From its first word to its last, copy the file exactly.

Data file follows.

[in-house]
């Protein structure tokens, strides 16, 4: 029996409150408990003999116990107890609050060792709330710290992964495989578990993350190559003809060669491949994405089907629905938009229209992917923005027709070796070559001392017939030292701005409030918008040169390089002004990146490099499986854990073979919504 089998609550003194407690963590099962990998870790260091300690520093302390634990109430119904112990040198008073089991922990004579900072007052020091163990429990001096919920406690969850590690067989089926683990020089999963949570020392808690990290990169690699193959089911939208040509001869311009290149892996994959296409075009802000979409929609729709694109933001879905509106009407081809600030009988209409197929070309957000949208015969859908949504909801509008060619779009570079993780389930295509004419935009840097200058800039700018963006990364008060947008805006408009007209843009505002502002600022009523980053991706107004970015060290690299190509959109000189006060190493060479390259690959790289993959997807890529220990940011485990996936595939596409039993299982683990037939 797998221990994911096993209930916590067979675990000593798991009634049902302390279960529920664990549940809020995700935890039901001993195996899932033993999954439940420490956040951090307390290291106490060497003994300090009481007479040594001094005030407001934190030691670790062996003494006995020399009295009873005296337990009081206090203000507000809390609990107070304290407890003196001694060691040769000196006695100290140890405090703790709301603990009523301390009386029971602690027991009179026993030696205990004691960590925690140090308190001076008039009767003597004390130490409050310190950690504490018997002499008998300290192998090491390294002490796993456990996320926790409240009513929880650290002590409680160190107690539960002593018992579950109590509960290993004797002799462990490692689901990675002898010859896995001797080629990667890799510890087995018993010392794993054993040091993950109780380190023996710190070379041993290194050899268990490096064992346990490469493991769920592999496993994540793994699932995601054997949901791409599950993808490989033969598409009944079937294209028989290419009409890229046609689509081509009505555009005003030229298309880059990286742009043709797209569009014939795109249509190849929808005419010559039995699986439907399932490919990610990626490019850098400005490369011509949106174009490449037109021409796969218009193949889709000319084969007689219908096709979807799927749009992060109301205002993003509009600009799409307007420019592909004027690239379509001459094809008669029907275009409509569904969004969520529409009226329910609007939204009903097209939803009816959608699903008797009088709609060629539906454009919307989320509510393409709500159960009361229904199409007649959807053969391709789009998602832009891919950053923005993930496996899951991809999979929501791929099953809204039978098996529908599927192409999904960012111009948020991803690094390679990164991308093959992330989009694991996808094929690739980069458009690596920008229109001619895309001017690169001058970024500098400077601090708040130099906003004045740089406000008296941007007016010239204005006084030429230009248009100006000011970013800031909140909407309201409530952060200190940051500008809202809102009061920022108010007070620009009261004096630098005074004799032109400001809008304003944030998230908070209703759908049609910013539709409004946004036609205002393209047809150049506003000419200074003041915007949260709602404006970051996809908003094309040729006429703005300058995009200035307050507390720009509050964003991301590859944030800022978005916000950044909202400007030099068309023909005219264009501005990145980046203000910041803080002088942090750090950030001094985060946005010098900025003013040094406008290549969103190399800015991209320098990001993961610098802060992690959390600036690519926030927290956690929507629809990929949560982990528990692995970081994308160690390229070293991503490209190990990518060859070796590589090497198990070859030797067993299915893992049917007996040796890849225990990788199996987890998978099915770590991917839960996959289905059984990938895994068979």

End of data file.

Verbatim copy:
[in-house]
């Protein structure tokens, strides 16, 4: 029996409150408990003999116990107890609050060792709330710290992964495989578990993350190559003809060669491949994405089907629905938009229209992917923005027709070796070559001392017939030292701005409030918008040169390089002004990146490099499986854990073979919504 089998609550003194407690963590099962990998870790260091300690520093302390634990109430119904112990040198008073089991922990004579900072007052020091163990429990001096919920406690969850590690067989089926683990020089999963949570020392808690990290990169690699193959089911939208040509001869311009290149892996994959296409075009802000979409929609729709694109933001879905509106009407081809600030009988209409197929070309957000949208015969859908949504909801509008060619779009570079993780389930295509004419935009840097200058800039700018963006990364008060947008805006408009007209843009505002502002600022009523980053991706107004970015060290690299190509959109000189006060190493060479390259690959790289993959997807890529220990940011485990996936595939596409039993299982683990037939 797998221990994911096993209930916590067979675990000593798991009634049902302390279960529920664990549940809020995700935890039901001993195996899932033993999954439940420490956040951090307390290291106490060497003994300090009481007479040594001094005030407001934190030691670790062996003494006995020399009295009873005296337990009081206090203000507000809390609990107070304290407890003196001694060691040769000196006695100290140890405090703790709301603990009523301390009386029971602690027991009179026993030696205990004691960590925690140090308190001076008039009767003597004390130490409050310190950690504490018997002499008998300290192998090491390294002490796993456990996320926790409240009513929880650290002590409680160190107690539960002593018992579950109590509960290993004797002799462990490692689901990675002898010859896995001797080629990667890799510890087995018993010392794993054993040091993950109780380190023996710190070379041993290194050899268990490096064992346990490469493991769920592999496993994540793994699932995601054997949901791409599950993808490989033969598409009944079937294209028989290419009409890229046609689509081509009505555009005003030229298309880059990286742009043709797209569009014939795109249509190849929808005419010559039995699986439907399932490919990610990626490019850098400005490369011509949106174009490449037109021409796969218009193949889709000319084969007689219908096709979807799927749009992060109301205002993003509009600009799409307007420019592909004027690239379509001459094809008669029907275009409509569904969004969520529409009226329910609007939204009903097209939803009816959608699903008797009088709609060629539906454009919307989320509510393409709500159960009361229904199409007649959807053969391709789009998602832009891919950053923005993930496996899951991809999979929501791929099953809204039978098996529908599927192409999904960012111009948020991803690094390679990164991308093959992330989009694991996808094929690739980069458009690596920008229109001619895309001017690169001058970024500098400077601090708040130099906003004045740089406000008296941007007016010239204005006084030429230009248009100006000011970013800031909140909407309201409530952060200190940051500008809202809102009061920022108010007070620009009261004096630098005074004799032109400001809008304003944030998230908070209703759908049609910013539709409004946004036609205002393209047809150049506003000419200074003041915007949260709602404006970051996809908003094309040729006429703005300058995009200035307050507390720009509050964003991301590859944030800022978005916000950044909202400007030099068309023909005219264009501005990145980046203000910041803080002088942090750090950030001094985060946005010098900025003013040094406008290549969103190399800015991209320098990001993961610098802060992690959390600036690519926030927290956690929507629809990929949560982990528990692995970081994308160690390229070293991503490209190990990518060859070796590589090497198990070859030797067993299915893992049917007996040796890849225990990788199996987890998978099915770590991917839960996959289905059984990938895994068979």